Taxpayers' right to know


The controversy over Baltimore's payments to Shapiro and Olander, the law firm run by Mayor Kurt L. Schmoke's closest political friends, should prompt a full disclosure of how the city farms out private law work.

Although the city solicitor's office has a staff of 78 and a budget of $10 million, private lawyers have increasingly been hired in recent years to handle sensitive assignments. This is particularly the case in a web of quasi-governmental corporations that was created by mayors starting with William Donald Schaefer to circumvent public scrutiny and conventional controls required by the City Charter.

Because the city does not keep centralized records to tally how much it spends on outside legal work, no one seems to know the size -- or necessity -- of these expenditures.

Four years ago, Mr. Schmoke promised to establish such a central accounting system. He has not. "I dropped the ball," he acknowledges.

Among the reasons for the lack of a central accounting clearing house is the uneven state of record keeping among city and quasi-governmental bureaucracies. Some of these agencies may have computerized their records, but many still rely on handwritten ledgers. The next mayor should see to it that all City Hall record-keeping is computerized.

Modern accounting is essential if the city is to begin performance-based reviews of its departments. Such a system of reviews is long overdue and absolutely essential.

No one is accusing the Shapiro and Olander law firm of not performing its contractual duties in handling the legal work for a number of city agencies. But the fact that no one knows for sure how much that firm is reaping from its contracts with the friendly Schmoke administration underscores that full disclosure is needed. Was it $1.4 million, double the amount the firm received in the first four years of the Schmoke administration, or substantially more? Baltimore taxpayers have the right to know.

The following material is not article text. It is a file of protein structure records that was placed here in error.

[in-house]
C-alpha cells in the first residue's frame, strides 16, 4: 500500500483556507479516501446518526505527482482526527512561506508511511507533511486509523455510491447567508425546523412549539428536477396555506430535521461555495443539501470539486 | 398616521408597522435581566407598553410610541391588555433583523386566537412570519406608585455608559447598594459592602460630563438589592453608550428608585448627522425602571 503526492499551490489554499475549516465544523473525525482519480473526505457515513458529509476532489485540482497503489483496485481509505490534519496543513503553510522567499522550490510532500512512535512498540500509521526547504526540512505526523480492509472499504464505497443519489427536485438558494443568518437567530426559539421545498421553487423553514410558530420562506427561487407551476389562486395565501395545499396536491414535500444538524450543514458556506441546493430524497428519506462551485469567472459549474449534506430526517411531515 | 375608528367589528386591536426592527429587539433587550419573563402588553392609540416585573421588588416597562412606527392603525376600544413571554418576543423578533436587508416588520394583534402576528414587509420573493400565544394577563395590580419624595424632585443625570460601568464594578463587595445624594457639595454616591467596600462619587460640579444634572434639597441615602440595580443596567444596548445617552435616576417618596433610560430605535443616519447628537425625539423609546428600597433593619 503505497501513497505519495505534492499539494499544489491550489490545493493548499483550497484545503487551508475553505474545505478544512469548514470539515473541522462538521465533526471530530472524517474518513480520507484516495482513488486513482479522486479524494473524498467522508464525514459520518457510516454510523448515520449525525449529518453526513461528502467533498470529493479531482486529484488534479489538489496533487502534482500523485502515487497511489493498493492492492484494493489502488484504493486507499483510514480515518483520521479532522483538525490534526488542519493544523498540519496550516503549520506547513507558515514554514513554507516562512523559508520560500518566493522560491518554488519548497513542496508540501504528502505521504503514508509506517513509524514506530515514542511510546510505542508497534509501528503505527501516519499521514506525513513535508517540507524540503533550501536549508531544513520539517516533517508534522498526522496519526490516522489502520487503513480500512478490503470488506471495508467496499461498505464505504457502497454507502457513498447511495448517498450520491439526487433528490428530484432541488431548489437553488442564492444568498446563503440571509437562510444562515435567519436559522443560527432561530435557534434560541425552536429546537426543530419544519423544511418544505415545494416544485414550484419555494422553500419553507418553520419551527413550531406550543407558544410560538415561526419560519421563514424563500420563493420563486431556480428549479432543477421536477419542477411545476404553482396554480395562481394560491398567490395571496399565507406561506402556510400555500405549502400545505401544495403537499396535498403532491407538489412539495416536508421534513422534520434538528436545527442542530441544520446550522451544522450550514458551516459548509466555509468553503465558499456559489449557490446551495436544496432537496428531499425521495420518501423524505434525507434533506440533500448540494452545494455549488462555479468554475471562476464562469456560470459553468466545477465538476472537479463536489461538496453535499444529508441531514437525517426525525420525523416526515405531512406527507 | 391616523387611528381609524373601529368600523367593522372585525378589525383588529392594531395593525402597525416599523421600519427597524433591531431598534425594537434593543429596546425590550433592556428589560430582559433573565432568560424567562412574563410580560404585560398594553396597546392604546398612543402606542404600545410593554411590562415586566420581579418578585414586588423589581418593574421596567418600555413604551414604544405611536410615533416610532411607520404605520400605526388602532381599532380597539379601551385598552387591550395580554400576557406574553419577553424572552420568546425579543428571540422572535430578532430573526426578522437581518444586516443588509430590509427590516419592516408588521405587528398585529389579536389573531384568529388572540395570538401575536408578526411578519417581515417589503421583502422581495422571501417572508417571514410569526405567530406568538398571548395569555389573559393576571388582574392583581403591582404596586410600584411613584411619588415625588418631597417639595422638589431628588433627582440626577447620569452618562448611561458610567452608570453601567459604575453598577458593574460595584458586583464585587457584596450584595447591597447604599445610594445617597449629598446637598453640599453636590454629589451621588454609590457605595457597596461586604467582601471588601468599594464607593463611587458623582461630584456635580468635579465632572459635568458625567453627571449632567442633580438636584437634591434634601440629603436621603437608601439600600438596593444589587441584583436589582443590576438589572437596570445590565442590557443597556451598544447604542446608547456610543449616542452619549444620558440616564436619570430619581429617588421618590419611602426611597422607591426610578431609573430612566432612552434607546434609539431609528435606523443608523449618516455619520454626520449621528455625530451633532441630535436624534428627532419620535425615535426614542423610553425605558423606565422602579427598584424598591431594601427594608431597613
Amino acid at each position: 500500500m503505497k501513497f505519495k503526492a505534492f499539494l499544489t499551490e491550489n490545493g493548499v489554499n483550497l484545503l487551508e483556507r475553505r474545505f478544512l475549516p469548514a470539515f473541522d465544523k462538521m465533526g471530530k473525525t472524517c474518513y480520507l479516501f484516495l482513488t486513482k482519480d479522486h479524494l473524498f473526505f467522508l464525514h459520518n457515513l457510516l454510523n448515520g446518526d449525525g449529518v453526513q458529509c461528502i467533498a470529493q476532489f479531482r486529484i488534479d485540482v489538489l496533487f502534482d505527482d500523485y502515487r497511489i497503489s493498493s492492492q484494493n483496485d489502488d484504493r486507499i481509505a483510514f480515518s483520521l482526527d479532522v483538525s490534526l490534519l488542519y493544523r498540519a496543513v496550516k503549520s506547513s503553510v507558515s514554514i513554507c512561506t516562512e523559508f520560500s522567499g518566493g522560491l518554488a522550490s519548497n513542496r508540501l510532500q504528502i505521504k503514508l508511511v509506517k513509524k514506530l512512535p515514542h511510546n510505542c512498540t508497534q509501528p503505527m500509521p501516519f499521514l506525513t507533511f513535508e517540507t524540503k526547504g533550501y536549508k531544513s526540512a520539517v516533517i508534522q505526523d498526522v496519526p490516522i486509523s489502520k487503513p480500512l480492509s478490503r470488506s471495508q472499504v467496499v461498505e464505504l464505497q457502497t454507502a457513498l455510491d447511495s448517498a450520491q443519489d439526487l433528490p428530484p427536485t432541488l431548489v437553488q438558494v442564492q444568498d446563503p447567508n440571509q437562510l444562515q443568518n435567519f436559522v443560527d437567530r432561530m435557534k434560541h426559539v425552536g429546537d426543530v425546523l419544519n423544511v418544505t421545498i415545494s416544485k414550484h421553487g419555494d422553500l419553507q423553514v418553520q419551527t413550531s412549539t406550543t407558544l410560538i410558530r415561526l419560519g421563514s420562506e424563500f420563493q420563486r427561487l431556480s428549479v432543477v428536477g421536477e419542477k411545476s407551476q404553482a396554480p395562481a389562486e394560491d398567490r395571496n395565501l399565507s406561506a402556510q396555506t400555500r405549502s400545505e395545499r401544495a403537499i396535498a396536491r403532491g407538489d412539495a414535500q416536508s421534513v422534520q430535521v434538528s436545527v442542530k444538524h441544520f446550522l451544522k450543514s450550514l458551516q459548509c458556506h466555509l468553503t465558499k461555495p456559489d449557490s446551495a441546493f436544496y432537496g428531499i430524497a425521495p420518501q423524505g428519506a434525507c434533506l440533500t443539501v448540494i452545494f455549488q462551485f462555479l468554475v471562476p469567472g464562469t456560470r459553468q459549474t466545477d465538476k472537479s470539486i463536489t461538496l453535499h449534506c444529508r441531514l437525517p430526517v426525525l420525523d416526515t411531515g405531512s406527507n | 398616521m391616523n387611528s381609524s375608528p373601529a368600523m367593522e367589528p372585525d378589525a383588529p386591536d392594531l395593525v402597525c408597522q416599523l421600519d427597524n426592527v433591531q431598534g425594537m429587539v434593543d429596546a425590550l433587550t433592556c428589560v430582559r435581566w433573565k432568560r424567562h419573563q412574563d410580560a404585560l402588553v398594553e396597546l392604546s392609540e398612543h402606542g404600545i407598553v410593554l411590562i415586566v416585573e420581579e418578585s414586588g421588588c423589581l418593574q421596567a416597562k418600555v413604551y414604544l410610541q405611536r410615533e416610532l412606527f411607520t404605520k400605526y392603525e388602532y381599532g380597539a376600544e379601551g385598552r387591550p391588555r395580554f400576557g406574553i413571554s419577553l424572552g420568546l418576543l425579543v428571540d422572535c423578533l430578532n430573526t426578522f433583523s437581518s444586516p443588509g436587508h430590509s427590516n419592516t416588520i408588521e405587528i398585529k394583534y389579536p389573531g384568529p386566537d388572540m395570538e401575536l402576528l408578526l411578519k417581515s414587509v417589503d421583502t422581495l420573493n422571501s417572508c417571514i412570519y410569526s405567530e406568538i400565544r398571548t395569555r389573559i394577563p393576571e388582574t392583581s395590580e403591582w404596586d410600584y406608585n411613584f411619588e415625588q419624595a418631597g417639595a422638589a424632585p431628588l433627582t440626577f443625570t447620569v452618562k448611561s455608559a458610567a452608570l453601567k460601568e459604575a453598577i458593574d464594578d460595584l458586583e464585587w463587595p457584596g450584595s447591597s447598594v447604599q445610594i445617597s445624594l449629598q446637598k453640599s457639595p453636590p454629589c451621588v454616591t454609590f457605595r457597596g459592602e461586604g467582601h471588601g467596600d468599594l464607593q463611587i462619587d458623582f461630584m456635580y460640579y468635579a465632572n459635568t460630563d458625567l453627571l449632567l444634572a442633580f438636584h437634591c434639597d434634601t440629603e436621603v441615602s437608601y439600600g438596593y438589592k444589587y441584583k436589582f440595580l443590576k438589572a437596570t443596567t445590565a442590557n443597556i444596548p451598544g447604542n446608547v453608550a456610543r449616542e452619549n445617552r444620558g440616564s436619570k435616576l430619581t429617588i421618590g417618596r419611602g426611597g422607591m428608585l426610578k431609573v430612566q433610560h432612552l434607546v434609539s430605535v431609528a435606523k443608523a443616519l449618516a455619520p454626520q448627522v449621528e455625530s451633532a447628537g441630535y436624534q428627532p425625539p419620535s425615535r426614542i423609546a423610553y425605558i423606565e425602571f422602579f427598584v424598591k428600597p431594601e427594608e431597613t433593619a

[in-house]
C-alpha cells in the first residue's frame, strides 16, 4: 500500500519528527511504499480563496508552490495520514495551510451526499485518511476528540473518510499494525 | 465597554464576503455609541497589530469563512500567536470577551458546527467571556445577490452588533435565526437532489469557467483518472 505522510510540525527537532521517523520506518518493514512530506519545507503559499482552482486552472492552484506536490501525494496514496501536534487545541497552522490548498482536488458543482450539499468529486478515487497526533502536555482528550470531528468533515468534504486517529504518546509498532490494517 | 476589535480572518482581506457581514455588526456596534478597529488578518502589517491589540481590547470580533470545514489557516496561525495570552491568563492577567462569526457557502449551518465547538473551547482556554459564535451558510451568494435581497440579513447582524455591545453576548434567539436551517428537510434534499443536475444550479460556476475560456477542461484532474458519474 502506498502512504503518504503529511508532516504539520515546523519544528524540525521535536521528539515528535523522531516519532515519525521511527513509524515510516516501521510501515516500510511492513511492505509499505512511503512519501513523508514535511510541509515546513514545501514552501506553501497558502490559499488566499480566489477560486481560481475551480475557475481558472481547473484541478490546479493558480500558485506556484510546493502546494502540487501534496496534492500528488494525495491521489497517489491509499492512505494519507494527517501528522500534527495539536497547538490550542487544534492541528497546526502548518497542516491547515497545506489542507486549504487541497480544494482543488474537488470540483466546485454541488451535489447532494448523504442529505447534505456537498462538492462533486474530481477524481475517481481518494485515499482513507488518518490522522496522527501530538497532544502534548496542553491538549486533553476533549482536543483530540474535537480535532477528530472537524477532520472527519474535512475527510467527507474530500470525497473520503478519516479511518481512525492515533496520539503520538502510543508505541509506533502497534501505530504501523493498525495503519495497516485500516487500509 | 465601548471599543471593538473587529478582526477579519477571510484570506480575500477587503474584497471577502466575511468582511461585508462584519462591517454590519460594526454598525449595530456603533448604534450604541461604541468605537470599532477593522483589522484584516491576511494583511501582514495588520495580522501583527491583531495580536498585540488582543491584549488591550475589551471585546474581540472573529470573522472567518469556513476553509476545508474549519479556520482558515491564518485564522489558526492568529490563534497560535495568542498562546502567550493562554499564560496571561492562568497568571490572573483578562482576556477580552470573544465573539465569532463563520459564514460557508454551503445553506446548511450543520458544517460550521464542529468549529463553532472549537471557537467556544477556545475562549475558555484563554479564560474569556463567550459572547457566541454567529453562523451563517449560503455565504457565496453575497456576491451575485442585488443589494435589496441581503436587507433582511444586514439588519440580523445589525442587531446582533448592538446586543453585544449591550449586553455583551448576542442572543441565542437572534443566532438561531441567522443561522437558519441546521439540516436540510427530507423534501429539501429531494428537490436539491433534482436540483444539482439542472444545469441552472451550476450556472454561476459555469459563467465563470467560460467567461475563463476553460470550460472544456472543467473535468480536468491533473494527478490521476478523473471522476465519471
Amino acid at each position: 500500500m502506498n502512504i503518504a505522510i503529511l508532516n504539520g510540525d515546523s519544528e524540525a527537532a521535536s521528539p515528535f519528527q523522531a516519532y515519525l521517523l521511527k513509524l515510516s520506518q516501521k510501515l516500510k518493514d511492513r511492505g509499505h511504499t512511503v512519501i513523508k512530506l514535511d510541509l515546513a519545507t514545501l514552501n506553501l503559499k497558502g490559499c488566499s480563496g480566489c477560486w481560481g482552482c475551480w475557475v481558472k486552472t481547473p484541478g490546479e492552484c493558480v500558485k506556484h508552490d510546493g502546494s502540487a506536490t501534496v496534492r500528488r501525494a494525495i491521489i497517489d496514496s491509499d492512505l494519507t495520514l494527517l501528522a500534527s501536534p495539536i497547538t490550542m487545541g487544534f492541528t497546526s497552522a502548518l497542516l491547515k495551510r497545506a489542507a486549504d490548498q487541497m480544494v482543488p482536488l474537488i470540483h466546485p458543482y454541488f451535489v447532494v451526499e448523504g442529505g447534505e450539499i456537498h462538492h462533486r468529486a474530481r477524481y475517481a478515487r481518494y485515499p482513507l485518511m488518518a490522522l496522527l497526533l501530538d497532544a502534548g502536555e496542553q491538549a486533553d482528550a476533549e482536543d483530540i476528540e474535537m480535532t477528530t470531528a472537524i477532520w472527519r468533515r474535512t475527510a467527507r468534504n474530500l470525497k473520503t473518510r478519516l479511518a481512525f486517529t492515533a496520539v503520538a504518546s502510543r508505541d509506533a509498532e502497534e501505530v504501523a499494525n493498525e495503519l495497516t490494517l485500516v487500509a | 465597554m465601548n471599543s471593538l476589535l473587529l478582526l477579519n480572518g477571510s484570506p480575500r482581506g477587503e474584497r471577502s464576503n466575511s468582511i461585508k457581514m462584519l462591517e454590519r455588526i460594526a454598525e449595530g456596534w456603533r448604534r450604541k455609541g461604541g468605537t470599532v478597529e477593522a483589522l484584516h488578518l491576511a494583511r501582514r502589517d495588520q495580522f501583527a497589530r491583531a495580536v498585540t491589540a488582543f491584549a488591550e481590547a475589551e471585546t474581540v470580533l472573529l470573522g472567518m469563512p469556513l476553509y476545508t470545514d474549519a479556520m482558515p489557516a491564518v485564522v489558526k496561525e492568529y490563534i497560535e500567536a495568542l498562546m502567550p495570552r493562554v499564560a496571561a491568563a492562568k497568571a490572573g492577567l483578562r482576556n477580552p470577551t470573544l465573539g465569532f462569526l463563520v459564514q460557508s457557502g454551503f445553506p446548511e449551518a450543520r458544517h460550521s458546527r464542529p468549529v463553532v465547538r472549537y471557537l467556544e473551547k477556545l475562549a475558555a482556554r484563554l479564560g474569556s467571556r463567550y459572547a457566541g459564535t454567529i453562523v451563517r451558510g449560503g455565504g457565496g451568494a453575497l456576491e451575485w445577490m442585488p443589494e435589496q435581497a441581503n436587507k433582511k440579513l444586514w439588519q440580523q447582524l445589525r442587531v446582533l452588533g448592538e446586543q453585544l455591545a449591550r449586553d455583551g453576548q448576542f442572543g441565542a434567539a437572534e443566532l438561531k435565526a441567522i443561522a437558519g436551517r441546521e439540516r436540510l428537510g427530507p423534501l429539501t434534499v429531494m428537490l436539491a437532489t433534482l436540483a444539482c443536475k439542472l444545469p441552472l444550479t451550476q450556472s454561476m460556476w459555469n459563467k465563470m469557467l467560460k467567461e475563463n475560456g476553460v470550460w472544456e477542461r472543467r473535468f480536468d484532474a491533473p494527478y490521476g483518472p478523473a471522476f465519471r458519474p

Maryland Attorney General J. Joseph Curran Jr. hit the nail on the head when he said: "Public monies and how they're spent should be fully disclosed."

The contention of Schmoke spokesman Clinton R. Coleman that this newspaper is somehow unfair toward Mr. Schmoke in raising the issue without waiting for promised figures is ridiculous. The fact is we have been asking for an accounting of the Shapiro and Olander fees from the Schmoke administration for at least the past four years.

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